Kitchen Spy: Chef Martin Heierling

German-born, New Zealand-raised Martin Heierling became a chef so he could combine his love of food with his hankering for travel.  It worked. He's cooked widely in Europe and the US and taken his skills to sea on the Saudi-owned superyacht Lady Moura. Michelin stars twinkle among his many honours but when he comes home to Sydney, he likes simple food, loads of vegetables and gutsy, chilli-charged flavours. He was recently appointed group culinary director with the Urban Purveyor Group.

The staples

My pantry: We always have all sorts of chillies, especially chipotle chilli in adobo sauce. My wife, who's from southern Arizona, always makes me a soupy stew called posole with it when I return from a work trip. Cholula Hot Sauce you can have with eggs for breakfast, with hollandaise – it goes with anything. Old Bay seasoning has become so fashionable and is great on fries, in dressings and dips. I like Squid brand fish sauce because it's gutsy, with a great depth of flavour. I use Jarrow Formulas coconut oil, but only for Asian cooking – the flavour's too strong with anything else. We eat a lot of vinegars for seasoning and balancing flavours. The A L'Olivier raspberry vinegar is great with shaved red cabbage.

My fridge: I use a lot of lemongrass. I like it as skewers for chicken mince on the grill and flavouring food along with kaffir lime leaves. I used to live in Switzerland so I love Swiss cheeses. The Tete de Moine is my favourite. We cure and smoke this American streaky bacon in our production kitchen. It's fantastic and smoky – a real life changer.

I'm cooking

Last dinner at home: 

It might be controversial, but the only TV cooking show I like is Gordon Ramsay because it's real. Everything else is fluff.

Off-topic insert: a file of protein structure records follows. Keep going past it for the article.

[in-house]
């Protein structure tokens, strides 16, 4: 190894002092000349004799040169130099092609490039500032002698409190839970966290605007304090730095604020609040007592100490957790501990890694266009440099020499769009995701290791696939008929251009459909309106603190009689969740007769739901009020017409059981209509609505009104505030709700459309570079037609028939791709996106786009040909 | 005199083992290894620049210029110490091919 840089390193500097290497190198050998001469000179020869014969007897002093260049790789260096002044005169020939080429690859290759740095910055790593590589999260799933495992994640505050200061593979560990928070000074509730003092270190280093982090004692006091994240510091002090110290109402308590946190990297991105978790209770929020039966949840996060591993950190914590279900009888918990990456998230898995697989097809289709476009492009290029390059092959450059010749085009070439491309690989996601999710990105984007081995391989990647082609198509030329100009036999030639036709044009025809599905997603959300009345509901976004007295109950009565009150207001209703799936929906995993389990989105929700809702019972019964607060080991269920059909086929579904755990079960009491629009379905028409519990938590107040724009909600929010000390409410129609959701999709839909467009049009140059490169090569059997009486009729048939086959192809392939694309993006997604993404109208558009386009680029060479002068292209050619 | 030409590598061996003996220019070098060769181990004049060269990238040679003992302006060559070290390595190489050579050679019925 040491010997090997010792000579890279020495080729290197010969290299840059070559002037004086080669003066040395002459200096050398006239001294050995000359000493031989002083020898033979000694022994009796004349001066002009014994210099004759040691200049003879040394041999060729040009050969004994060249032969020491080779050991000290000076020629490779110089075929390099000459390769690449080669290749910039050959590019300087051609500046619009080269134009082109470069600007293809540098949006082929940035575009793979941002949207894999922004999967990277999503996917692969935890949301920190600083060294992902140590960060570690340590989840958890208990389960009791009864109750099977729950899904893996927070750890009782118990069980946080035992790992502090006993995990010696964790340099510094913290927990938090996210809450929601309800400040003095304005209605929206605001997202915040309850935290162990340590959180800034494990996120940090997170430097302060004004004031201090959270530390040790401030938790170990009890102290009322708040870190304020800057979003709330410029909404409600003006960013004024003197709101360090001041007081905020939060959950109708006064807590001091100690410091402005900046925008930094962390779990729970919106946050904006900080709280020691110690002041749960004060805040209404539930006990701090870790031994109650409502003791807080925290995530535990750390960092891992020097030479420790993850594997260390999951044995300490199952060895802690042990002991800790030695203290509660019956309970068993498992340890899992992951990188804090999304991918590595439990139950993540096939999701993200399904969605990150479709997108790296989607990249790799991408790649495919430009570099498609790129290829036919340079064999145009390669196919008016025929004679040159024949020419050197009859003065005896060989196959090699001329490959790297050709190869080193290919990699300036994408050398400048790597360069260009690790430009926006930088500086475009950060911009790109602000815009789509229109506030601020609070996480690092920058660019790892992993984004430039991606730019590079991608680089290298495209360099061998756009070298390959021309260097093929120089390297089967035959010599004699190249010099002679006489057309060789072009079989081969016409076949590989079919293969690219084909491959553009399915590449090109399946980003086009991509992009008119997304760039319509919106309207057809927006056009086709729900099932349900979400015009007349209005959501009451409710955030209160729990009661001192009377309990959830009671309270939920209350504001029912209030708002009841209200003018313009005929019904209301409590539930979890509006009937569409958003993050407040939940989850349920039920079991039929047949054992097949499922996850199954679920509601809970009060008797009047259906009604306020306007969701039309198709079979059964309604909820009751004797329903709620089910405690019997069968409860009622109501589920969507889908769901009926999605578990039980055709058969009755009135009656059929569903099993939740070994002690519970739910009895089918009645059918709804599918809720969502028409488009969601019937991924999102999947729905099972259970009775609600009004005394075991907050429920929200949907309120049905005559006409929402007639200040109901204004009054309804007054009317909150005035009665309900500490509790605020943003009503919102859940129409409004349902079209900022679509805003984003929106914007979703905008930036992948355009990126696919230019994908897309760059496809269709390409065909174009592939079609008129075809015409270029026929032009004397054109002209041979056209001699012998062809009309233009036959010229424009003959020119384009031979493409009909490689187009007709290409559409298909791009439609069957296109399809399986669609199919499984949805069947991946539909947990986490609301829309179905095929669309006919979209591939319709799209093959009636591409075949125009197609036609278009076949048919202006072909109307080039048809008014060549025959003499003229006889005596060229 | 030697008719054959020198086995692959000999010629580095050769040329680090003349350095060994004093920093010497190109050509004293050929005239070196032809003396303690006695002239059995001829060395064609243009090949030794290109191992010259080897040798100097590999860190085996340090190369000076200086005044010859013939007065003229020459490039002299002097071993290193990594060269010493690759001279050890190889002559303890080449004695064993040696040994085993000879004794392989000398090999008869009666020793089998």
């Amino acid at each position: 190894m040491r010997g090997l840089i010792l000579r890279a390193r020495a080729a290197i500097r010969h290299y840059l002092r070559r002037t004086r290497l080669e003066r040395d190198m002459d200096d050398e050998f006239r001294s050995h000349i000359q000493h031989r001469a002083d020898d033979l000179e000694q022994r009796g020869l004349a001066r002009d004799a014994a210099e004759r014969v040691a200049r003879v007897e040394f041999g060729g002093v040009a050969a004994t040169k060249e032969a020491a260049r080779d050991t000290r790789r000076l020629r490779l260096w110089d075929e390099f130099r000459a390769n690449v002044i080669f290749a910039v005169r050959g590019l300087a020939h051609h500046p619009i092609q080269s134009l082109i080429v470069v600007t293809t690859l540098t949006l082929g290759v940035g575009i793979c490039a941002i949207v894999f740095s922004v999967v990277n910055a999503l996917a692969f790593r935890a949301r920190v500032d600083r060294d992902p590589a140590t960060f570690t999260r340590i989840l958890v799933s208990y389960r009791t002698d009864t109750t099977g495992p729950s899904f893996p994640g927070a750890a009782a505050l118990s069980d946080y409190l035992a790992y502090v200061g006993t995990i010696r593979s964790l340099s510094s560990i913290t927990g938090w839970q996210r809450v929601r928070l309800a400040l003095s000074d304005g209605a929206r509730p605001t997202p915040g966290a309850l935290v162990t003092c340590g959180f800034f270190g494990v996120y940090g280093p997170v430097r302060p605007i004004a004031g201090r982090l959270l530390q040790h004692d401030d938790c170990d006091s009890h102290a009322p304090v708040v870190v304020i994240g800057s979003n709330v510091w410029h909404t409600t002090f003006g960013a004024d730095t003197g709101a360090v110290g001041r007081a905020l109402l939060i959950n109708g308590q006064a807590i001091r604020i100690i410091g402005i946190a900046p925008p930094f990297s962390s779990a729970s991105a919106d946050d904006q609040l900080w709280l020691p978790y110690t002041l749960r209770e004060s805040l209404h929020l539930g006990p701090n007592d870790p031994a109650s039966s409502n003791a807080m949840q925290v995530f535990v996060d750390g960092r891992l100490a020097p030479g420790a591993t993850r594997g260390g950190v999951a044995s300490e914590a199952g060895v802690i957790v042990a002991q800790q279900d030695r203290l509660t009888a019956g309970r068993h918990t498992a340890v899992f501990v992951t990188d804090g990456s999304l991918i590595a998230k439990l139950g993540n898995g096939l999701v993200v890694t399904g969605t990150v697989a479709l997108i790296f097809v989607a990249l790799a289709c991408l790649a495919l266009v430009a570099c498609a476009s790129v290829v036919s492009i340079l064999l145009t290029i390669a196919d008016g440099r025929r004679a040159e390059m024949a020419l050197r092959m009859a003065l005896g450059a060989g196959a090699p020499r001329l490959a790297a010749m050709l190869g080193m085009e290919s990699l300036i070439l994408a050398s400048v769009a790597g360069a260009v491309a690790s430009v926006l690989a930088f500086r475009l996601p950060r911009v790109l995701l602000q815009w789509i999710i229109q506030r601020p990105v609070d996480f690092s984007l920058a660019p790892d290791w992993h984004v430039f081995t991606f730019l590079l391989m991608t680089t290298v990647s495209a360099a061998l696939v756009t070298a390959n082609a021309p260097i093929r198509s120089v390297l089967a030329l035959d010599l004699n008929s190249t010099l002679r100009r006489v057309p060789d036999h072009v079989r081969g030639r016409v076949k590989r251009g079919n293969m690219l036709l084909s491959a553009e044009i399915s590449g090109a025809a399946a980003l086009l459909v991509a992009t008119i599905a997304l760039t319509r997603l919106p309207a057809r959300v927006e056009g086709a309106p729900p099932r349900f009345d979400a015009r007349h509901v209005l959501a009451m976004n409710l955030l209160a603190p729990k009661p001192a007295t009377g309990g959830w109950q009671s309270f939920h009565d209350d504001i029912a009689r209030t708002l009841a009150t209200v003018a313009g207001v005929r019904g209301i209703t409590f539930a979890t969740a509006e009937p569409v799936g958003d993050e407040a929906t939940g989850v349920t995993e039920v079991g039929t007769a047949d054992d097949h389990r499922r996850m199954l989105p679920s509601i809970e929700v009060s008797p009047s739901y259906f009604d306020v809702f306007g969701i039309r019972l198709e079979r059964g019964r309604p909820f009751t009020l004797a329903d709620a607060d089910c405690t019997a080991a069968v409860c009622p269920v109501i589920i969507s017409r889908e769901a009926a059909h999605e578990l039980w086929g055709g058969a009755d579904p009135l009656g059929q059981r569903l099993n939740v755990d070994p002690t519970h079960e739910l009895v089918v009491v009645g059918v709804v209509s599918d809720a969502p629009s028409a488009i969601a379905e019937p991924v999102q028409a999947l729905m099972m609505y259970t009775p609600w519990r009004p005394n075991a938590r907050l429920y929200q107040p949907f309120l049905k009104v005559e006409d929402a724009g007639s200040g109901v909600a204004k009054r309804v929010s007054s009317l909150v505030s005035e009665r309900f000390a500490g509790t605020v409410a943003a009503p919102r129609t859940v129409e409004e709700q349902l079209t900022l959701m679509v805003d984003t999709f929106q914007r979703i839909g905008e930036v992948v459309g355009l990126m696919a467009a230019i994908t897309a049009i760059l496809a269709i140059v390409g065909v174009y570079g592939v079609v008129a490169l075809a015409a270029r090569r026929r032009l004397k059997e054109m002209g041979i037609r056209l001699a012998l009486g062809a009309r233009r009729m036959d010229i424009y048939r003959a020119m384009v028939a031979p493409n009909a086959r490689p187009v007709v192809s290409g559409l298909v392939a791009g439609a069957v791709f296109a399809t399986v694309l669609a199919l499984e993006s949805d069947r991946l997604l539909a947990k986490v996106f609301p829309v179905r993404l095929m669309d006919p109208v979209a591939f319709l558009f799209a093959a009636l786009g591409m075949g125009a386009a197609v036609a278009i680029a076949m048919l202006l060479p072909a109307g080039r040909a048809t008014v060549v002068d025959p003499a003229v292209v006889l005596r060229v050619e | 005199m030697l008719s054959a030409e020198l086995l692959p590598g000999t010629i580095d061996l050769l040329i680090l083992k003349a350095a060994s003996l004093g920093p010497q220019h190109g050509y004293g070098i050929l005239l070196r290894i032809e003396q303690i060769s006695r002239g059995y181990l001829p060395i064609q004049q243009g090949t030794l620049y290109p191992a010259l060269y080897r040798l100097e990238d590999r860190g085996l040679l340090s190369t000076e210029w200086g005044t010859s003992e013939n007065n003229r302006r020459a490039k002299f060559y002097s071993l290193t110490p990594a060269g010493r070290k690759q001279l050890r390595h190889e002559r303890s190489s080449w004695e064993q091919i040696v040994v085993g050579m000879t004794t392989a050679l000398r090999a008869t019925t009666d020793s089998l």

Martin Heierling

We had strip loin steak with asparagus, spring onions, red capsicum, all on the grill and served with a whole lot of different chilli sauces.

Secret vice

Pineapple Lumps. That's where my Kiwi background comes in. I love them room temperature or straight from the freezer, where they become really crunchy.

I'm drinking

My morning ritual is my one cup of coffee, a double shot macchiato. I like Illy coffee, dark roast. Nobody has a coffee culture like Australia and New Zealand. I drink a lot of herbal tea – Sweet Harvest Pumpkin tea, Tazo sweet cinnamon spice, that sort of thing. I'm a big gin lover, especially Tanqueray. I like the citrus-y gins, not the botanicals. If we have a dinner party we always start with champagne. Absinthe is a very occasional drink, approached with caution.

My toolkit

I can't do without my Japanese mandoline, for shaving vegetables for salads, garlic, onions. I have three, actually, so there's always one clean ready to go. The Gefu spirelli is great for making spaghetti out of zucchini. And the Bamix is super powerful for pureeing and grinding. I use them in all the restaurant kitchens, too. The girolle shaves a wheel of Swiss cheese into delicate petals. It's always at the centre of things when we have friends over.

Favourite

These spoons have great sentimental value and I cook with them all the time. In Germany we don't use tongs but I can do anything with these. These are laser-engraved for my first restaurant opening in Las Vegas.

Inspiration 

I really like cookbooks. Where Chefs Eat is great, firstly because there's people in it I know and secondly because it covers the fancy spots as well as those places they go at 2am to get grub. When I go on a date with my wife, I don't necessarily want to go to the pristine places, I want interesting, mom-and-pop, authentic food. Eleven Madison Park: The Cookbook is all about ingredients and the stories behind them. And I love David Thompson. He's the only non-Asian person who's ever been able to get to the essence of Thai food. He's my biggest inspiration.

Kitchen highlight

I do like the induction cooktops, they're very powerful, but really, I'd like more space.

Most memorable meal

It was at Le Jules Verne in the Eiffel Tower and I was with my wife, who was five months pregnant. Alain Ducasse had invited me there to offer me a job, which I didn't end up taking. There were 13 courses, simple ideas perfectly executed, and at the end a trolley came with jars filled with all kinds of house-made confectionary – it was like being in a chocolate factory. The food was amazing, but it was the total experience. Just going up in the lift was magical.